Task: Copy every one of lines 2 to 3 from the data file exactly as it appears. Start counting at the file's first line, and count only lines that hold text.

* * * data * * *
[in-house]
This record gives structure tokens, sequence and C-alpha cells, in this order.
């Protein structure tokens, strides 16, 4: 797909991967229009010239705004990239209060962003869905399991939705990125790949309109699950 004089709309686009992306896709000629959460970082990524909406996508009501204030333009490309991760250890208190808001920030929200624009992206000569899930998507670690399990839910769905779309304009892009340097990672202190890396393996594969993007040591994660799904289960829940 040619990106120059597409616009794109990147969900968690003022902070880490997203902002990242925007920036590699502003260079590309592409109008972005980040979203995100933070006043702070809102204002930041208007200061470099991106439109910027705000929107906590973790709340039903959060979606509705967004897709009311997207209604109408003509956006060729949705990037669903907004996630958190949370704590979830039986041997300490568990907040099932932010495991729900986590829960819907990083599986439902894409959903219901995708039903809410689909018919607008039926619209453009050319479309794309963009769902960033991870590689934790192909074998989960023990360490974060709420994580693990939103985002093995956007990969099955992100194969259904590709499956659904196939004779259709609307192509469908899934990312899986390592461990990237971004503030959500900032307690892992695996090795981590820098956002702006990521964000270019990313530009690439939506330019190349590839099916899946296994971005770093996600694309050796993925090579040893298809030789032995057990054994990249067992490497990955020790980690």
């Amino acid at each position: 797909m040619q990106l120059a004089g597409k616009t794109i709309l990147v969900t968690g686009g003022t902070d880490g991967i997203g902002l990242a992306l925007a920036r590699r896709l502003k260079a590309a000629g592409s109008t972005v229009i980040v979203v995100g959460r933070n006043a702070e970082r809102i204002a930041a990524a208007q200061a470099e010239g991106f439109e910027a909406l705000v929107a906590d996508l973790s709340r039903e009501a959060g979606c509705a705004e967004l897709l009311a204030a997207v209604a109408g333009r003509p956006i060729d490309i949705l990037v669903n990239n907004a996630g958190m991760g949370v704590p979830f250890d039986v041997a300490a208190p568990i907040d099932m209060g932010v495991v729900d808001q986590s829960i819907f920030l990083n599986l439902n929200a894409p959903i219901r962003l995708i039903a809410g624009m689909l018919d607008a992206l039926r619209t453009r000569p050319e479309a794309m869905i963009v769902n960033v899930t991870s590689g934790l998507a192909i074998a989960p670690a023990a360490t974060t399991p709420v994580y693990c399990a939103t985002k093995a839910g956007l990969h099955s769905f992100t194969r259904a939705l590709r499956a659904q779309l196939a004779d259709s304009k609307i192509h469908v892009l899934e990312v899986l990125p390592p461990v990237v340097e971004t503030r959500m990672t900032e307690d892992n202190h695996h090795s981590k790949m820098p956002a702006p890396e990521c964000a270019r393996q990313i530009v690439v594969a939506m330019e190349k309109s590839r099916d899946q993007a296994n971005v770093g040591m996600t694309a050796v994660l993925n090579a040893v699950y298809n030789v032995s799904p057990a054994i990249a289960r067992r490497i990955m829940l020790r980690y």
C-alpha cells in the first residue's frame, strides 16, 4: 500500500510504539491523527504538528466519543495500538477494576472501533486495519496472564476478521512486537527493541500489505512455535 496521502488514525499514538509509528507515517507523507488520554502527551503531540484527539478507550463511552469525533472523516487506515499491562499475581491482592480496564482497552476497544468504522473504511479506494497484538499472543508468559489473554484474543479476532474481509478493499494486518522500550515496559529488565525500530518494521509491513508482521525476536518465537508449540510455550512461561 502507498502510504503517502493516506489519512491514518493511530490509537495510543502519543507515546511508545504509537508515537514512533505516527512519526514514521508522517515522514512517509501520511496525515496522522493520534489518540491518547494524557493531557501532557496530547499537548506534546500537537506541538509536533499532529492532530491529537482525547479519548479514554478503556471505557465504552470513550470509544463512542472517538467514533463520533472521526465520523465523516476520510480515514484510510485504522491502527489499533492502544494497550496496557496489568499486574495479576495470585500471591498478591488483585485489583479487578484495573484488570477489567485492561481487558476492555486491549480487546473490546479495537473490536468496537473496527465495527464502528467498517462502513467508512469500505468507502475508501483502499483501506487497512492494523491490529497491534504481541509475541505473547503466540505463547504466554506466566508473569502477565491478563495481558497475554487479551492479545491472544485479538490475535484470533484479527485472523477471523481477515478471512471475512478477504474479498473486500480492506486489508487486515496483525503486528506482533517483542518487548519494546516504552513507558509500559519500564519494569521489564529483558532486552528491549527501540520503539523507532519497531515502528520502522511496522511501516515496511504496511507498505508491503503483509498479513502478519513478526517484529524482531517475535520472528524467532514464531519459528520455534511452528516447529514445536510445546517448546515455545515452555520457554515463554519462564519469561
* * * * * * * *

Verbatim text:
This record gives structure tokens, sequence and C-alpha cells, in this order.
């Protein structure tokens, strides 16, 4: 797909991967229009010239705004990239209060962003869905399991939705990125790949309109699950 004089709309686009992306896709000629959460970082990524909406996508009501204030333009490309991760250890208190808001920030929200624009992206000569899930998507670690399990839910769905779309304009892009340097990672202190890396393996594969993007040591994660799904289960829940 040619990106120059597409616009794109990147969900968690003022902070880490997203902002990242925007920036590699502003260079590309592409109008972005980040979203995100933070006043702070809102204002930041208007200061470099991106439109910027705000929107906590973790709340039903959060979606509705967004897709009311997207209604109408003509956006060729949705990037669903907004996630958190949370704590979830039986041997300490568990907040099932932010495991729900986590829960819907990083599986439902894409959903219901995708039903809410689909018919607008039926619209453009050319479309794309963009769902960033991870590689934790192909074998989960023990360490974060709420994580693990939103985002093995956007990969099955992100194969259904590709499956659904196939004779259709609307192509469908899934990312899986390592461990990237971004503030959500900032307690892992695996090795981590820098956002702006990521964000270019990313530009690439939506330019190349590839099916899946296994971005770093996600694309050796993925090579040893298809030789032995057990054994990249067992490497990955020790980690």